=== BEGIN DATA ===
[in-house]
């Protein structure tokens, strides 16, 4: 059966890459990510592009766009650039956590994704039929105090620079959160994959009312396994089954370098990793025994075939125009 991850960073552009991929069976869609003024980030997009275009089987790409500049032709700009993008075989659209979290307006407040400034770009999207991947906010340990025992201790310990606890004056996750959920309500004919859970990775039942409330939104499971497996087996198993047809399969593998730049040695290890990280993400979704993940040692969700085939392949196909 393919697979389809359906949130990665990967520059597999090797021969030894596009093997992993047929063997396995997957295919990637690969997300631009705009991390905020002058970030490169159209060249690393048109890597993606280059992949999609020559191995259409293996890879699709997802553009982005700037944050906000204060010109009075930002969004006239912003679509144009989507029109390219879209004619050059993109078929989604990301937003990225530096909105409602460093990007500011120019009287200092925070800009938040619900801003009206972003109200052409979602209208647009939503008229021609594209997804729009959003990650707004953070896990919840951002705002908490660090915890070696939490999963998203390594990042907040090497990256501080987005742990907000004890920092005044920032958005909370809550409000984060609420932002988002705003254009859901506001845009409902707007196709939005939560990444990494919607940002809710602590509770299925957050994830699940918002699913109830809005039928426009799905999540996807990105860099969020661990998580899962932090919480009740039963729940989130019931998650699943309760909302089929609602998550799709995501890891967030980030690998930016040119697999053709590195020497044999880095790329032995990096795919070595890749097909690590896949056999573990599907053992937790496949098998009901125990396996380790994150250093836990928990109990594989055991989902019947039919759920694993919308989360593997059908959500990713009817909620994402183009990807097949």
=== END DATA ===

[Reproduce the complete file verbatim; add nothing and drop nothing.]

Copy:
[in-house]
């Protein structure tokens, strides 16, 4: 059966890459990510592009766009650039956590994704039929105090620079959160994959009312396994089954370098990793025994075939125009 991850960073552009991929069976869609003024980030997009275009089987790409500049032709700009993008075989659209979290307006407040400034770009999207991947906010340990025992201790310990606890004056996750959920309500004919859970990775039942409330939104499971497996087996198993047809399969593998730049040695290890990280993400979704993940040692969700085939392949196909 393919697979389809359906949130990665990967520059597999090797021969030894596009093997992993047929063997396995997957295919990637690969997300631009705009991390905020002058970030490169159209060249690393048109890597993606280059992949999609020559191995259409293996890879699709997802553009982005700037944050906000204060010109009075930002969004006239912003679509144009989507029109390219879209004619050059993109078929989604990301937003990225530096909105409602460093990007500011120019009287200092925070800009938040619900801003009206972003109200052409979602209208647009939503008229021609594209997804729009959003990650707004953070896990919840951002705002908490660090915890070696939490999963998203390594990042907040090497990256501080987005742990907000004890920092005044920032958005909370809550409000984060609420932002988002705003254009859901506001845009409902707007196709939005939560990444990494919607940002809710602590509770299925957050994830699940918002699913109830809005039928426009799905999540996807990105860099969020661990998580899962932090919480009740039963729940989130019931998650699943309760909302089929609602998550799709995501890891967030980030690998930016040119697999053709590195020497044999880095790329032995990096795919070595890749097909690590896949056999573990599907053992937790496949098998009901125990396996380790994150250093836990928990109990594989055991989902019947039919759920694993919308989360593997059908959500990713009817909620994402183009990807097949």